Tanzania, Burundi urged to scrap work permit fees for East Africans

More needs to be done by the East African Community (EAC) for the region to achieve universal free movement of goods and people, according to Stephen Ruzibiza, the Private Sector Federation (PSF) chief executive officer.
Cargo trucks enter Rwanda at Rusumo. EAC business leaders are calling for unlimited movement of goods and labour. / File
Cargo trucks enter Rwanda at Rusumo. EAC business leaders are calling for unlimited movement of goods and labour. / File

More needs to be done by the East African Community (EAC) for the region to achieve universal free movement of goods and people, according to Stephen Ruzibiza, the Private Sector Federation (PSF) chief executive officer.

“We are promoting free movement of labour and services, but if some countries are still reluctant to implement what other partner states have agreed on over the past few years, then it’s far-fetched. Tanzania and Burundi have not yet scrapped work permit fees for regional citizens, which affects free movement of labour across the region,” he said. 

 

He was speaking in a telephone interview from Nairobi Kenya, where he was attending the inaugural East African Business and Entrepreneurship Conference and Exhibition on Wednesday.

 

The conference, which ended on Wednesday, attracted participants from the five EAC member countries. 

 

Reechoing a call by the participants urging the two countries to implement EAC Common Market protocol that was rectified in 2010, he said reluctance by Tanzania and Burundi to scrap work permit fees is against the spirit of integration. 

Ruzibiza said the fees and long procedures of acquiring work permits have made it hard for traders and professionals to operate in the two countries. He added that they “at times have to incur a lot of costs throughout the process.” 

According to media reports, the two countries retained the fees due to health, policy and security concerns. 

This stand, among others, prompted regional workers and employers’ associations to petition the regional assembly, EALA, last year calling for implementation of protocol on free movement of workers across the region by all EAC countries by 2017.

The region had set a December 31, 2015 deadline for full implementation of the policy on free movement of labour and goods, including abolishing work permit fees as per the EAC Common Market protocol. The countries were also expected to fully liberalise their labour and capital markets by December.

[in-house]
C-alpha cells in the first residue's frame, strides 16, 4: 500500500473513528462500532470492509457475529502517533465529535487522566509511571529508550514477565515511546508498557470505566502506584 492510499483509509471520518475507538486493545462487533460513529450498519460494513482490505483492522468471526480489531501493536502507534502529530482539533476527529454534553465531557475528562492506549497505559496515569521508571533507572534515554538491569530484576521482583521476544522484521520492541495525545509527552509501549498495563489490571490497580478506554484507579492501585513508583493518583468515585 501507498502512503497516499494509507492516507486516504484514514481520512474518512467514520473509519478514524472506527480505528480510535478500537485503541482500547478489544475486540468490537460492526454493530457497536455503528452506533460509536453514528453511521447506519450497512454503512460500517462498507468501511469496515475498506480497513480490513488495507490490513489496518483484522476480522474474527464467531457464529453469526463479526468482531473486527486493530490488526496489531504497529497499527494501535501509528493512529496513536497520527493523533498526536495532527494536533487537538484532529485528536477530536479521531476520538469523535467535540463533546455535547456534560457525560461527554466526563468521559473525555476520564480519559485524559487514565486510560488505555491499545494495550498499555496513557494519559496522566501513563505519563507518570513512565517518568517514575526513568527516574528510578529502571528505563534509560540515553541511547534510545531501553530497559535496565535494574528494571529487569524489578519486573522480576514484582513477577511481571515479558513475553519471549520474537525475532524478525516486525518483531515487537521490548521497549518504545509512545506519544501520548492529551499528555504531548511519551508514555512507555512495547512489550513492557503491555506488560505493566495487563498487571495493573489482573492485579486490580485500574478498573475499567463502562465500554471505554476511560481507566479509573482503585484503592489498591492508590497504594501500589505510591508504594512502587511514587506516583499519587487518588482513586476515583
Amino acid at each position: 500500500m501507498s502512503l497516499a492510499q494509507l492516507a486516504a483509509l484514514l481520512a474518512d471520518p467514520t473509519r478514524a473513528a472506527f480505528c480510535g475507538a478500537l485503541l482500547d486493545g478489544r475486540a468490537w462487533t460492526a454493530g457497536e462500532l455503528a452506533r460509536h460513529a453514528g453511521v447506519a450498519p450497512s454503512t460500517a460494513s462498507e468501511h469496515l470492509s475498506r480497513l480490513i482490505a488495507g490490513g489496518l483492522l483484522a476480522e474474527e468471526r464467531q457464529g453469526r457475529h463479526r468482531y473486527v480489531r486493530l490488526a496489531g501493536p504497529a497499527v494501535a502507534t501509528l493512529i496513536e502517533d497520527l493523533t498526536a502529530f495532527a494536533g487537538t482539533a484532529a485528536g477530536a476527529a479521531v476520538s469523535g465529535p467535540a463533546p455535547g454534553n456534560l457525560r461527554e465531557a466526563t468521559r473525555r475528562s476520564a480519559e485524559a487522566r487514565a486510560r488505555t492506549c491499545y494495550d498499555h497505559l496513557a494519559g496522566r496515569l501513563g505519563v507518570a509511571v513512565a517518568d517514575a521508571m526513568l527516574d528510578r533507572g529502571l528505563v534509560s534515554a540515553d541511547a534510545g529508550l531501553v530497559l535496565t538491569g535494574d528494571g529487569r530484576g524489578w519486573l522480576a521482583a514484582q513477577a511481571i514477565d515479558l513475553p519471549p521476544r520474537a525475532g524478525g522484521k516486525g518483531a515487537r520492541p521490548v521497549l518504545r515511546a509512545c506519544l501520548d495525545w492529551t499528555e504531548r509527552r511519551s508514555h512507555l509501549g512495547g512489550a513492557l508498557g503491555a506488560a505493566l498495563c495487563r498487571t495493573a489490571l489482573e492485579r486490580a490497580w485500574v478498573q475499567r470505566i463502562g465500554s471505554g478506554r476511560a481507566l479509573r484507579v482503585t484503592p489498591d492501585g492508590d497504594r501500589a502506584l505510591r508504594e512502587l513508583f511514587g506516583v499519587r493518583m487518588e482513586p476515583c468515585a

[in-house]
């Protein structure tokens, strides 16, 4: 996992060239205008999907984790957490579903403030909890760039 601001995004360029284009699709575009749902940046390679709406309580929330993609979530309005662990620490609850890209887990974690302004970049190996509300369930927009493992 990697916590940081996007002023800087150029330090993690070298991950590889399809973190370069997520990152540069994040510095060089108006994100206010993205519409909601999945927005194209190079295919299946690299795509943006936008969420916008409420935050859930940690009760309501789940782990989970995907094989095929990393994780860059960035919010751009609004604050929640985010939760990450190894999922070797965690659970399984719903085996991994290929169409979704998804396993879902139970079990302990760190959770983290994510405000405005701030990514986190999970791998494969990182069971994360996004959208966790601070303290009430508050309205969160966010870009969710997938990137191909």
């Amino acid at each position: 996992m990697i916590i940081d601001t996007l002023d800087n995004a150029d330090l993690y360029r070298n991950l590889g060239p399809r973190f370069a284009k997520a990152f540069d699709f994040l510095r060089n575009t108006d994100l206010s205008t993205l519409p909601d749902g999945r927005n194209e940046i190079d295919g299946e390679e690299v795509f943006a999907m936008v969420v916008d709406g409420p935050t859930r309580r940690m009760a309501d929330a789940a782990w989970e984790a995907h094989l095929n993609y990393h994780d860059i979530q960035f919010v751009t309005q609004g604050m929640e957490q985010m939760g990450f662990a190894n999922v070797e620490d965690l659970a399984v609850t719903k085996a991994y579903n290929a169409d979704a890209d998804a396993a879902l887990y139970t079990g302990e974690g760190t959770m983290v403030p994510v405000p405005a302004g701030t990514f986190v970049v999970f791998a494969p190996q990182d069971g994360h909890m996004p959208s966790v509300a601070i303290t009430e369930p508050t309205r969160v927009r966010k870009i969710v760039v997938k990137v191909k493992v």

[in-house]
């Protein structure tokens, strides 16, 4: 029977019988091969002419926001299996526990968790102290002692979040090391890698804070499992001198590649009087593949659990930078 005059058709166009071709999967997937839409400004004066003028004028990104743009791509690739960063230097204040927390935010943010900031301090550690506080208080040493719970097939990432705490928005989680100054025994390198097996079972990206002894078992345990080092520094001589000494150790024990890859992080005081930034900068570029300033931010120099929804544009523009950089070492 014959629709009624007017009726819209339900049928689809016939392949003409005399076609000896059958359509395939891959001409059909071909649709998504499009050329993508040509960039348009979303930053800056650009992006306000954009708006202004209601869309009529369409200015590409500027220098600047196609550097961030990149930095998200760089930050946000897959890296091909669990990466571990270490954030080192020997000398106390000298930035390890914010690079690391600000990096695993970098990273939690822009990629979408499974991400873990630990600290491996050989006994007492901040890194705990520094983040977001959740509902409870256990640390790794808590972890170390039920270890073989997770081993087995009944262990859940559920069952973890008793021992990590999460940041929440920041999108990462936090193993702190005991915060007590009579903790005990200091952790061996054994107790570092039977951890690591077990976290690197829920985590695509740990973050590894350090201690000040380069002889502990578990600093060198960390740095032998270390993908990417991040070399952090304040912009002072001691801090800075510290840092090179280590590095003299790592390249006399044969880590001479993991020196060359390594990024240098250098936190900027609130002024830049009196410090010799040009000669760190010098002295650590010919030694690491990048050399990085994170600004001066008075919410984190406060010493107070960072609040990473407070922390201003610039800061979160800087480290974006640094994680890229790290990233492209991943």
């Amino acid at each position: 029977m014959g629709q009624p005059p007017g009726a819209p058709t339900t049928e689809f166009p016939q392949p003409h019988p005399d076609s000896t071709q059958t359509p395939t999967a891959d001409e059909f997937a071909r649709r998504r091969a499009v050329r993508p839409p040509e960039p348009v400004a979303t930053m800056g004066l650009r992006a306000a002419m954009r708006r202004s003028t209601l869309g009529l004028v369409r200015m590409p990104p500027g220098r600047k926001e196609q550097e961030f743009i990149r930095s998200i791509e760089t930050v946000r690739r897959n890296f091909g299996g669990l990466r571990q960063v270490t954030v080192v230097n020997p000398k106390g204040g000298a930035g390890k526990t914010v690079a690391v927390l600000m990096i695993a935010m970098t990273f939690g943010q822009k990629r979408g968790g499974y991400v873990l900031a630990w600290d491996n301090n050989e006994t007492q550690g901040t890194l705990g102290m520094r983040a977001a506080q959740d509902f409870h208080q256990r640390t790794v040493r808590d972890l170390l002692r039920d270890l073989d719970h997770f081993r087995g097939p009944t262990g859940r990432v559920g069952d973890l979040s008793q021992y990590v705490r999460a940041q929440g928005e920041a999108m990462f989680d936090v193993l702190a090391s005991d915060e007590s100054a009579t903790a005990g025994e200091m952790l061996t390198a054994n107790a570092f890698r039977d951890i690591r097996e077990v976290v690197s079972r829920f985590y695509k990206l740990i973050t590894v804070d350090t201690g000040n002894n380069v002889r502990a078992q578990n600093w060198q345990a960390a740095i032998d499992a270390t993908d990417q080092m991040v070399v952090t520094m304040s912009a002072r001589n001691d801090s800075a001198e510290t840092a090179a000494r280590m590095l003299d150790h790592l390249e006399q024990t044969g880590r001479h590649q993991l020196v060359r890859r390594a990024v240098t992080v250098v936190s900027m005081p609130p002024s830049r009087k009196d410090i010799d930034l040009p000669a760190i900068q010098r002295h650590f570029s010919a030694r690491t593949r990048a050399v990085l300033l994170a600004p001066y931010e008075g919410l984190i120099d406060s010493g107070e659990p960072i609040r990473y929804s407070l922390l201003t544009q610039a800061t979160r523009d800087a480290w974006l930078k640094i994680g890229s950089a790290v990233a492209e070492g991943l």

However, Kenya, Uganda and Rwanda have implemented the resolutions through a trilateral pact, while Tanzania and Burundi are reluctant to come on board. 

According to Kenyan government officials, the “dream of a borderless East Africa” can only be realised if all partner states honoured the EAC Heads of State summit deal on free movement of people, goods, services and capital across the region. 

Tanzania charges between $6 and $3,000 for work permits, while in Burundi, it ranges from $60 and $84.

Meanwhile, the East Africa Business Council chairman Felix Mosha has said intra-EAC trade could be enhanced if private firms sourced for raw materials within the bloc. 

“This can help regional countries reduce the growing trade imbalance, ease import bill and improve money circulation in the region,” he said earlier while addressing the EABC entrepreneurship conference.

The meeting brought together members of the public and private sector decision-makers, business leaders and investment agencies from the region to deliberate on how they can jointly enhance entrepreneurship within the region and beyond. 

The conference was organised by EABC with support from the Federation of German Industries.

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